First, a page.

Group works to save historic Caymanian cottage

| 16/07/2019
CNS Local Life
Minister for Culture Dwayne Seymour (centre) with some of the group preserving the cottage (L-R) Tania Knapik and Ally McRae of NCB, ministry intern Isabella Rooney, museum director Dr Peggy Leshikar-Denton, ministry DCO Nancy Barnard, and members of the National Trust – chairman Andy Gibb, volunteer Sue Gibb, director Nadia Hardie and Rhonda Cornwall

(CNS Local Life): A multifaceted group of heritage stakeholders is working to preserve a traditional Caymanian-style cottage built in the early 1800’s by relocating it to the Mission House property in Bodden Town. Towards that end, the Ministry of Culture has concluded the procurement exercise to move the Clayton Nixon home, which is located on Goring Avenue in George Town.

The dwelling is named for a former owner and thought to have been constructed by his grandfather, stated a press release.

Minister for Culture Dwayne Seymour explained that in mid-2018 his ministry learned that the cottage, which is on the National Trust’s Register of Historic Buildings, was in danger of being demolished due to the upcoming development of Citrus Grove II.

“The structure is one of the few remaining examples of an early home, and according to records, was possibly one of the first homes owned by a former slave,” Seymour said in the press release. “It is also a fine example of traditional Caymanian construction techniques with walls that include wattle and daub as well as limestone. We quickly decided that we had to save this fine aspect of our built heritage from demolition.”

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Architect John Doak (left) conducts as-built survey of the cottage

In addition to the ministry, which is represented by Deputy Chief Officer Nancy Barnard, the group involved in the project comprises Dr Peggy Leshikar-Denton, director of the Cayman Islands National Museum (CINM); Marcia Muttoo, managing director of the Cayman National Cultural Foundation (CNCF); director Nadia Hardie, chairman Andrew Gibb, and Historical Advisory Committee members John Doak, Cathy Frazier and Sue Gibb of the National Trust; Colleen Stoetzel of the Planning Department; and Alan Wight and Ally McRae of NCB Group who represent the developers of the Citrus Grove office complex.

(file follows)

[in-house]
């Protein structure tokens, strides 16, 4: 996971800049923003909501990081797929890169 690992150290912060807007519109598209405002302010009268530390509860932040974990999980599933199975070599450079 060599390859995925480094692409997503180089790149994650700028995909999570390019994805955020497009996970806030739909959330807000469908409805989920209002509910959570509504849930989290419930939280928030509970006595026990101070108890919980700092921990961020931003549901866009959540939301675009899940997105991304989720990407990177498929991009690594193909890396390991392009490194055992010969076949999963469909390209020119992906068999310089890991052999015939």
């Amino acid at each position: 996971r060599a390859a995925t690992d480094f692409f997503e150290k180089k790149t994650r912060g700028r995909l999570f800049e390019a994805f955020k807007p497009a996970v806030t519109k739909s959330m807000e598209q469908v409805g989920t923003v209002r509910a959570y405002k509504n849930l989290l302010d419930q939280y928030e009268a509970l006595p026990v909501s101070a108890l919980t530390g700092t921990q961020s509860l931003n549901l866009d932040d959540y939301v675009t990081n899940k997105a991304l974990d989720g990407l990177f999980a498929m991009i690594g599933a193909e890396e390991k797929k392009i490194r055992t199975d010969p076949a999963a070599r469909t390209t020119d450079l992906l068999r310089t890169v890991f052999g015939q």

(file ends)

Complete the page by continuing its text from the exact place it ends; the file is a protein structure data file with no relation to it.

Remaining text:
While Seymour worked to get Cabinet approval of funding for the project, Frazier conducted research to verify the historical value of the property and vernacular architecture expert Doak conducted an as-built survey of the house, the release said.

CNS Local Life
The stepwell on the site

Dr Leshikar-Denton, who is also on the Historical Advisory Committee, researched the stepwell on the property, and Gibb assisted with the ground survey along with a small group of volunteer archaeologists from the southern US. These volunteers were able to travel to Grand Cayman to do the pro bono work through a grant from Seymour.

Hardie said of the project, “The Trust is delighted to have been involved in the preservation of the Clayton Nixon house – which is a historic treasure of national significance as it offers invaluable insight into traditional architecture of that era – and in providing a home for it at our signature property the Mission House.

“One of the mandates of the Trust is to promote an awareness for and appreciation of the Cayman Islands’ built heritage and to preserve places of historic significance. Our Historic Advisory Committee has been instrumental in documenting, recording and registering the Clayton Nixon house and stepwell, along with other historic properties across all three Cayman Islands.”

CNS Local Life
Detail of the home’s wattle and daub with limestone wall and ironwood posts

Noting a gap in existing legislation to adequately protect Caymanian-built heritage, ministry Chief Officer Jennifer Ahearn said that addressing this gap is a priority of the National Culture and Heritage Policy. “The Cayman Islands has developed so quickly over the past several decades that we have lost some irreplaceable historical structures and others are still at risk today,” Ahearn said.

Barnard thanked McRae of NCB who brought the issue of the Clayton Nixon home to the attention of the culture and heritage organisations. “It often starts with the passion of just one individual, in this case…NCB’s Caymanian university graduate Ally McRae, to enable these types of initiatives to take place,” Barnard said.

“The developers have paused their activity for months while we get the logistics in place. Saving this fine example of built heritage is aligned with the Culture and Heritage Policy direction five: ensuring the place of culture and heritage in development.”

The next steps for the ministry are awarding the job to the successful proponent, working with the Public Works Department to seek planning permission, and developing a medium- and long-term plan for the use of the house after it is relocated.

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Category: Architecture, Arts, Local News

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